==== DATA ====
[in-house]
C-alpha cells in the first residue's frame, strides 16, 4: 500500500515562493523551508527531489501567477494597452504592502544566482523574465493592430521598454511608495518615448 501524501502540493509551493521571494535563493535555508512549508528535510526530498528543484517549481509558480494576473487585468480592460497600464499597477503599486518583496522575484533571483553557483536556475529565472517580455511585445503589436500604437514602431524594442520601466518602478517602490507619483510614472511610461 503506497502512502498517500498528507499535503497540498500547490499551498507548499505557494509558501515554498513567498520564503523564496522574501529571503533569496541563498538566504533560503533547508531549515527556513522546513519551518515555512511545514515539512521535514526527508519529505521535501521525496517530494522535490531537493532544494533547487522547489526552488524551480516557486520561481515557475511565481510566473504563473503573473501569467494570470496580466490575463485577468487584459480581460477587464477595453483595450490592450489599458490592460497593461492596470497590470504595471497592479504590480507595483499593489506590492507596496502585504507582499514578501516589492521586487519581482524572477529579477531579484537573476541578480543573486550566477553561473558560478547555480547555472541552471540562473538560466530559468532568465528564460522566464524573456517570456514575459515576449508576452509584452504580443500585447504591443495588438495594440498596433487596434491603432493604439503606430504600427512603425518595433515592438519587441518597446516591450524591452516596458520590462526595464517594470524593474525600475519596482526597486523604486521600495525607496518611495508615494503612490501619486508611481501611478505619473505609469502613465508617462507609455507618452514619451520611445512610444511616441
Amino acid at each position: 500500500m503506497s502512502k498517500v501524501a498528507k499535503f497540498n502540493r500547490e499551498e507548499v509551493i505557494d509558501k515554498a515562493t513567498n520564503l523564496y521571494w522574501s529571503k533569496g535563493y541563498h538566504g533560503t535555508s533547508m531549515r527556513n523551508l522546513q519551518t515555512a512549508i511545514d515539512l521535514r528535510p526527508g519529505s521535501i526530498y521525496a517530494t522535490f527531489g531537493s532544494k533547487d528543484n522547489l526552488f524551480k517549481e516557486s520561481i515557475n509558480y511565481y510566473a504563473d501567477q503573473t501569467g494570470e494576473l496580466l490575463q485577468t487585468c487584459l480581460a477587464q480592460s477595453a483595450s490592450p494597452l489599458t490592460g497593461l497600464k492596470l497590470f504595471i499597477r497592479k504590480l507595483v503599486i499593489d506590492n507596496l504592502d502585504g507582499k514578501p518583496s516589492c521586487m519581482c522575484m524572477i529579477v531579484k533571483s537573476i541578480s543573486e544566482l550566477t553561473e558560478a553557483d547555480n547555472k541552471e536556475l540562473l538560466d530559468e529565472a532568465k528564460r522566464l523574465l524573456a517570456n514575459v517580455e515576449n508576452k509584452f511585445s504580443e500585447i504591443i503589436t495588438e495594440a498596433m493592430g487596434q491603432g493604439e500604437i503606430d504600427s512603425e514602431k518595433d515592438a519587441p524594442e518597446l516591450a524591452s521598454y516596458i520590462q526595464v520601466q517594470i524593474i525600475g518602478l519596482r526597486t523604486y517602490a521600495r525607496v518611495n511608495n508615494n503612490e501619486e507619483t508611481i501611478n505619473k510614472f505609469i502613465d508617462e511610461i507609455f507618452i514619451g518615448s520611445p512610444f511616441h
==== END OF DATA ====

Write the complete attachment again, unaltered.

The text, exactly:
[in-house]
C-alpha cells in the first residue's frame, strides 16, 4: 500500500515562493523551508527531489501567477494597452504592502544566482523574465493592430521598454511608495518615448 501524501502540493509551493521571494535563493535555508512549508528535510526530498528543484517549481509558480494576473487585468480592460497600464499597477503599486518583496522575484533571483553557483536556475529565472517580455511585445503589436500604437514602431524594442520601466518602478517602490507619483510614472511610461 503506497502512502498517500498528507499535503497540498500547490499551498507548499505557494509558501515554498513567498520564503523564496522574501529571503533569496541563498538566504533560503533547508531549515527556513522546513519551518515555512511545514515539512521535514526527508519529505521535501521525496517530494522535490531537493532544494533547487522547489526552488524551480516557486520561481515557475511565481510566473504563473503573473501569467494570470496580466490575463485577468487584459480581460477587464477595453483595450490592450489599458490592460497593461492596470497590470504595471497592479504590480507595483499593489506590492507596496502585504507582499514578501516589492521586487519581482524572477529579477531579484537573476541578480543573486550566477553561473558560478547555480547555472541552471540562473538560466530559468532568465528564460522566464524573456517570456514575459515576449508576452509584452504580443500585447504591443495588438495594440498596433487596434491603432493604439503606430504600427512603425518595433515592438519587441518597446516591450524591452516596458520590462526595464517594470524593474525600475519596482526597486523604486521600495525607496518611495508615494503612490501619486508611481501611478505619473505609469502613465508617462507609455507618452514619451520611445512610444511616441
Amino acid at each position: 500500500m503506497s502512502k498517500v501524501a498528507k499535503f497540498n502540493r500547490e499551498e507548499v509551493i505557494d509558501k515554498a515562493t513567498n520564503l523564496y521571494w522574501s529571503k533569496g535563493y541563498h538566504g533560503t535555508s533547508m531549515r527556513n523551508l522546513q519551518t515555512a512549508i511545514d515539512l521535514r528535510p526527508g519529505s521535501i526530498y521525496a517530494t522535490f527531489g531537493s532544494k533547487d528543484n522547489l526552488f524551480k517549481e516557486s520561481i515557475n509558480y511565481y510566473a504563473d501567477q503573473t501569467g494570470e494576473l496580466l490575463q485577468t487585468c487584459l480581460a477587464q480592460s477595453a483595450s490592450p494597452l489599458t490592460g497593461l497600464k492596470l497590470f504595471i499597477r497592479k504590480l507595483v503599486i499593489d506590492n507596496l504592502d502585504g507582499k514578501p518583496s516589492c521586487m519581482c522575484m524572477i529579477v531579484k533571483s537573476i541578480s543573486e544566482l550566477t553561473e558560478a553557483d547555480n547555472k541552471e536556475l540562473l538560466d530559468e529565472a532568465k528564460r522566464l523574465l524573456a517570456n514575459v517580455e515576449n508576452k509584452f511585445s504580443e500585447i504591443i503589436t495588438e495594440a498596433m493592430g487596434q491603432g493604439e500604437i503606430d504600427s512603425e514602431k518595433d515592438a519587441p524594442e518597446l516591450a524591452s521598454y516596458i520590462q526595464v520601466q517594470i524593474i525600475g518602478l519596482r526597486t523604486y517602490a521600495r525607496v518611495n511608495n508615494n503612490e501619486e507619483t508611481i501611478n505619473k510614472f505609469i502613465d508617462e511610461i507609455f507618452i514619451g518615448s520611445p512610444f511616441h